I remember the moment I first saw a female chest X-ray. It was my own. My lecturers in the first months of medical school showed a few chest films, but I failed to recognize that the bodies all looked the same. I proudly showed my sister my clear lungs. She laughed and said, “I can see your boobs.” I looked again at mine with new eyes, taking in the dull, gray color of adipose tissue that I had never seen before. Something was missing from all the previous images I had seen: diversity.
As second years, we practiced procedures on each other to gain experience before working with patients. We did abdominal ultrasounds, yet, female medical students were discouraged from volunteering so they would not have to undress. We also placed peripheral IVs on each other. My fair-skinned classmates bragged about the visibility of their veins. Comparatively, my dark, brown skin felt like a challenge. I whispered to my partner, tongue-in-cheek, “I guess I’m preparing you for half of our patient population.”
The first years of medical school are foundational. They are often described as learning to drink from a fire hose because of the sheer speed and quantity of information dissemination. They also set expectations. Our studies are often centered around pattern recognition as a way to make sense of the vast world of medical complexity. We memorize key associations, like ulcerative colitis and primary sclerosing cholangitis. These connections are helpful memorization tools, but can also be undermined by the complexity of actual patient presentations. As a third year, I had a patient with Crohn’s disease and primary sclerosing cholangitis and remembered thinking, “She didn’t read the textbook.”
These patterns extend beyond coexisting conditions to racial and ethnic associations. While practicing USMLE questions, my friends and I quickly learned that White patients were seen as normative and typically did not receive a racial identifier in the question stem. If, however, the patient was any other race, it was mentioned immediately to trigger the reader to think about particular diseases. For example, a 3-year-old African American male presents with leg pain. Did reading that make you think of a sickle pain episode? I believe it’s because we’ve been trained to do so.
Medical education systematically ignores the diversity of medical practice during the classroom phase. Why do we only show rashes on Caucasian patients? Why do we only learn to recognize how men present with MIs? Why do we not address how obesity impacts exam findings? Medical education favors the white, thin, male patient. I’ve seen his chest X-ray, I’ve examined his abdomen, I know his symptoms, and I’ve seen his rashes. This attention to learning under “idealized” conditions does medical students a disservice. By creating a model patient, every other demographic, who collectively form the majority, become “different,” “other,” or even “difficult.”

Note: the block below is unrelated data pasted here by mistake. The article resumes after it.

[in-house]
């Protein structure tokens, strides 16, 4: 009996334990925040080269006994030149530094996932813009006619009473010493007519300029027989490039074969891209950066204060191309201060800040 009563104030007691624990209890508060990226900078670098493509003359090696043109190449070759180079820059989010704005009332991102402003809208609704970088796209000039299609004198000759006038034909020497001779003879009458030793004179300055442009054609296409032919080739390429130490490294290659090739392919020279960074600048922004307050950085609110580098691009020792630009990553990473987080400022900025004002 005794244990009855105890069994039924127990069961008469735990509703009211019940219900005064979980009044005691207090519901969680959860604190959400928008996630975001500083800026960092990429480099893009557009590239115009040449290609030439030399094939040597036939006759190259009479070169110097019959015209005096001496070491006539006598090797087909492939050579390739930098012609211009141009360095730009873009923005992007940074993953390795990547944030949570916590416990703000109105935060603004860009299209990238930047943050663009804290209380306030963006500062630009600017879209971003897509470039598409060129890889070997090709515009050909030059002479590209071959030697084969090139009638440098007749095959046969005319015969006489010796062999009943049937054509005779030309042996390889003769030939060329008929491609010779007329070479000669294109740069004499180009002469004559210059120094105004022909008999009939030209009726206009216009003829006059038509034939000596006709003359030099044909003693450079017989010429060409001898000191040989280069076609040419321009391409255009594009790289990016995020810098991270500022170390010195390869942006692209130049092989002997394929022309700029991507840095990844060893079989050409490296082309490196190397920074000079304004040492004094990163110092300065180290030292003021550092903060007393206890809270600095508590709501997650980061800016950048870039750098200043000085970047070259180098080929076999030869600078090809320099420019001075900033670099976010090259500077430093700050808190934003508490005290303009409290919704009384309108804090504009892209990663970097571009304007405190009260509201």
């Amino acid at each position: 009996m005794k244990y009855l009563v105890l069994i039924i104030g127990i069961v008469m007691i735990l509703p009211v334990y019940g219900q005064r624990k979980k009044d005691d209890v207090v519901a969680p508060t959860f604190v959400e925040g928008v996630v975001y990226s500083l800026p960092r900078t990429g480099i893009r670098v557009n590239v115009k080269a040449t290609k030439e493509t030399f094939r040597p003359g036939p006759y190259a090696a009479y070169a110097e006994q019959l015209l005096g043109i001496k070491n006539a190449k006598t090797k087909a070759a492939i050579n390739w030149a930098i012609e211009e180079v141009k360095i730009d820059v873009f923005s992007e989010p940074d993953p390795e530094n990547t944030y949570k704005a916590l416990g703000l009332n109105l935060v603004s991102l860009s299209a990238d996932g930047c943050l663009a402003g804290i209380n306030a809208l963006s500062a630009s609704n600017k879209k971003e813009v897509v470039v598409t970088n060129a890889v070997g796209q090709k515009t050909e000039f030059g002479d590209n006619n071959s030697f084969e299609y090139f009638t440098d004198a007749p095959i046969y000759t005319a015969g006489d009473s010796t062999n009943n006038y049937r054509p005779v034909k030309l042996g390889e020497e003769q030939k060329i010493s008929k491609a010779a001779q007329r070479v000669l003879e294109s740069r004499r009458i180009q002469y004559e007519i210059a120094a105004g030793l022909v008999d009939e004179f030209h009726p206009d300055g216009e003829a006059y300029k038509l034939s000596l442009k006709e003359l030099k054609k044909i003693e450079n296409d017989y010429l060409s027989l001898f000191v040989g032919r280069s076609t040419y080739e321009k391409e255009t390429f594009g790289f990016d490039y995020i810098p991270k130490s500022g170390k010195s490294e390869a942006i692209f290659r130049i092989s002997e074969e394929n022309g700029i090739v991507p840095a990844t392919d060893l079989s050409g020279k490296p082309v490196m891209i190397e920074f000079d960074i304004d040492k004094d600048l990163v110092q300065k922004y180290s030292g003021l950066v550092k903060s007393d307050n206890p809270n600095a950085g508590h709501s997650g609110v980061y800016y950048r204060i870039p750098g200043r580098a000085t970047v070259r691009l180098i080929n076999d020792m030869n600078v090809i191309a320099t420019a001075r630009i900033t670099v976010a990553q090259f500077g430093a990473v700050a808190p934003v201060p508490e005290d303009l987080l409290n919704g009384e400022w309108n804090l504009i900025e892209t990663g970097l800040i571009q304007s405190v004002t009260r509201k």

As an African American female who has been classified as obese since high school, I am “the other” in a few respects. It only took a few weeks to hear misguided statements about a group I belong to. As a part of our doctoring course, we had a discussion about obesity. One of my classmates mentioned that he was having difficulty reconciling conflicting emotions in our anatomy class. He was frustrated that he could not see the structures he was instructed to identify on his cadaver because of her body habitus, but was grateful that she donated her body for his learning. I appreciated his honesty and respectfulness. Then, the conversation took a turn. My group preceptor offered, “Yeah, it’s hard working with fat patients. Whenever I have to scan them in the ED, I just say, ‘take them to radiology,’” with a chuckle. An awkward laugh filled the room; to join would have been a betrayal to myself and my family. I raised my hand and explained the challenges I had faced losing weight even with the privilege of a college education and family members in the healthcare field. I understood that my preceptor’s comments were symptomatic of a system that sets medical providers up to view differences as challenges, with disparaging humor as a coping mechanism. Even though 30 percent of American adults are classified as overweight, medical equipment is only designed as “one-size-fits-most.”
These systematic ways of teaching also negatively impact care. During my surgery rotation, a middle-aged, White, significantly obese man had a pannus removal and had clinical concern for severe post-operative ileus. The surgeons wanted to take him for a CT scan, but he was too large for the scanner. One resident joked about taking him to the zoo. Ultimately, arrangements were made to get him imaged, but it was too late. His bowel was perforated, and he died within days.
As a medical field, we must acknowledge that improving the care of patients from diverse populations starts with education. Medical students should be taught to identify and treat the patients who actually live in their communities, not their idealized counterparts. Instead of forcing patients to fit into one mold, we should turn moments of frustration into opportunities for empathy. No matter how challenged we our by our patients, they often face discrimination for the very same qualities. One size does not fit all, and we need a medical system that is equipped to address all patients.
Rebekah Fenton is a pediatric resident.
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